it isn't going to change overnight. we are all inpatient but it's going to take some time to fix some of these fundamental issues. it's good to start with leadership and we have a new acting undersecretary. and i hope the new principal deputy undersecretary. and i hope that the organization that's the kind of change we need in the organization to get back on the right track. >> you've been a part of the leadership for quite some time. how long have you been a part of the leadership -- >> over 20 years. >> and you testified tonight that this is the first time that you have become aware of the problems that were brought forward by the whistleblowers tonight isn't it correct that was your previous testimony? >> i learned about these whistleblowers by reading them in the paper, yes. >> 720 years -- here's the
7:39 am
problem you've been in the leadership with the va and you've been in the leadership for 20 years and you're just totally oblivious to what is occurring around you and all of the problems and it wasn't until it's become a national story that's now you're suddenly aware and i think that's -- that speaks to the culture of the problem that if not for the whistleblowers who have come forward, we would never be aware of the magnitude of the problems that exist today because the leadership or the lack thereof never brought these issues forward. are you a header in your self? >> no i'm not. >> i've got to tell you if the military action for this is i don't think that you can read starving troops to the town hall i have to tell you that if the
7:40 am
new secretary confirmed by the senate and i believe he will pass folks like you and senior leadership he is sending a message to us that he's not serious about change. i yield back. >> you are recognized for five minutes. >> thank you mr. chairman. i would like to go back to what i mentioned earlier and that is my concern about the new las vegas hospital. they came and spoke with me at my invitation and talk about the problems there and the lack of leadership and manipulation of schedules and those that work for the va directly versus those that are contracted from the private sector who get special treatment and i just don't want them to get in trouble because of my initiating the invitation to learn more about what was going on earlier, so i would ask you if you can't provide it here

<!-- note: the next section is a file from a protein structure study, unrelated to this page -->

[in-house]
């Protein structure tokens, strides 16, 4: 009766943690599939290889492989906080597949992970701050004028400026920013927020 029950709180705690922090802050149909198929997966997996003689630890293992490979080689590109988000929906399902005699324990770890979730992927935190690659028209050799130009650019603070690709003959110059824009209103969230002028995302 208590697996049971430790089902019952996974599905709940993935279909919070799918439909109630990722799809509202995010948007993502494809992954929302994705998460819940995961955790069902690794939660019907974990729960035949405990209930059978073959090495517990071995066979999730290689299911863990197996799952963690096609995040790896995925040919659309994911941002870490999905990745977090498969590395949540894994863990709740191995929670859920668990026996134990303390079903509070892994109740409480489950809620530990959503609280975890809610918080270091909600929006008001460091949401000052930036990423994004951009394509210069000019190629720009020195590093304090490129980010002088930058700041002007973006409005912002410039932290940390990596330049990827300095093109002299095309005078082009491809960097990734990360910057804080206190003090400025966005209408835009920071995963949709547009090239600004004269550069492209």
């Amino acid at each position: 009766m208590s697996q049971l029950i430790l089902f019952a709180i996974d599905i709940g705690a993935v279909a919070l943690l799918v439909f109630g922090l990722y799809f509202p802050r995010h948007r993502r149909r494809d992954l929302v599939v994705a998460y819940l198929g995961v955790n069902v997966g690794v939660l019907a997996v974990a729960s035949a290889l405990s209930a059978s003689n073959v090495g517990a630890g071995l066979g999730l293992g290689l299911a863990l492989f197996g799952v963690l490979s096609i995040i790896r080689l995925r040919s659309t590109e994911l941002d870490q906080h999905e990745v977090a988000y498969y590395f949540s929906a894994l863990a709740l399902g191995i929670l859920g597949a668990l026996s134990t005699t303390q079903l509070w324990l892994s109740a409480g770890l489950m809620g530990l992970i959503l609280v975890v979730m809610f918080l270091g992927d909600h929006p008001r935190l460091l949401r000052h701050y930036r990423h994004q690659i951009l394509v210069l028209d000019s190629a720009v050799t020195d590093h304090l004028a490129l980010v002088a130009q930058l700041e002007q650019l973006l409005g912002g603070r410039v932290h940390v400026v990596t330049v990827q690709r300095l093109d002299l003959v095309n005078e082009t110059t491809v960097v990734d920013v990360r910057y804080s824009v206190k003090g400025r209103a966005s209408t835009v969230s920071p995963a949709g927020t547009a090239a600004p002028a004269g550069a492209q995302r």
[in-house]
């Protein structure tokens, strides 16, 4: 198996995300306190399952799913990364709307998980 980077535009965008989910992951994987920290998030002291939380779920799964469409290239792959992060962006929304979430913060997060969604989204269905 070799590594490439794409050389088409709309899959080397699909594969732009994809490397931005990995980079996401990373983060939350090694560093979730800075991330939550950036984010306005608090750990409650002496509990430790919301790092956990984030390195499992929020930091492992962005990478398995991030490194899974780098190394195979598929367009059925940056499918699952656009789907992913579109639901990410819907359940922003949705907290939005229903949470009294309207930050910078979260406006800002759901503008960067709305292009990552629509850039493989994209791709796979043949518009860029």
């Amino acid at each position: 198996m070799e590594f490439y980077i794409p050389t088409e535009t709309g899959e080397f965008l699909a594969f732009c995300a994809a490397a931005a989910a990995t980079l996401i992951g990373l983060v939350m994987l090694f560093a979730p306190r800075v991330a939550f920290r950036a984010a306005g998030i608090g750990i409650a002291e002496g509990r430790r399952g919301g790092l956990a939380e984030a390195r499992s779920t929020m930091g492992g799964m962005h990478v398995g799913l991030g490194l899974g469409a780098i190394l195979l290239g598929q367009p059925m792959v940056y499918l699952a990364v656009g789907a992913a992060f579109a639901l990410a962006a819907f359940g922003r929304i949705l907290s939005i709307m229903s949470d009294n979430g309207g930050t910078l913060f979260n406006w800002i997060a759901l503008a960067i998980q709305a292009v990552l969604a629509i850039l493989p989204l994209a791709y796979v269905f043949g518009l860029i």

7:41 am
you can let me know if they are among those cases that have been filed if anything has come out of las vegas. >> i can't speak to any of the specifics but we haven't received any complaints from the las vegas facility. >> i'm glad to hear that. i would also like to ask you -- we heard mr. davis was saying different things are comfortable for different people. some go to the press. some are lawyers and some go to a veterans advocacy groups and some go to their members of congress. well, i think a lot of them come to me. this is our biggest constituent kind of service that we do in the district with veterans. if someone that works at the hospital, some doctor or somebody that works out there feels like they want to be a whistleblower and they come to me tell me what practical advice i give them.
7:42 am
here's what you should do. here's how you are protected and who you call into the form you fill out. what advice do i give them? >> this is the number one priority in our office right now. we are throwing everything we have at this. we've dedicated over half of our program staff to dealing with these whistleblower retaliation complaints into so that would be the first step and went we get in contact with them we can find out what their issues are in it for some reason we are unable to help we can point them in the wrong direction. >> and they would come to you here in washington and not in nevada. >> thank you mr. chairman. i yield back. >> thank you mr. chairman and i will be brief. i would like to note for the record the conversation is important.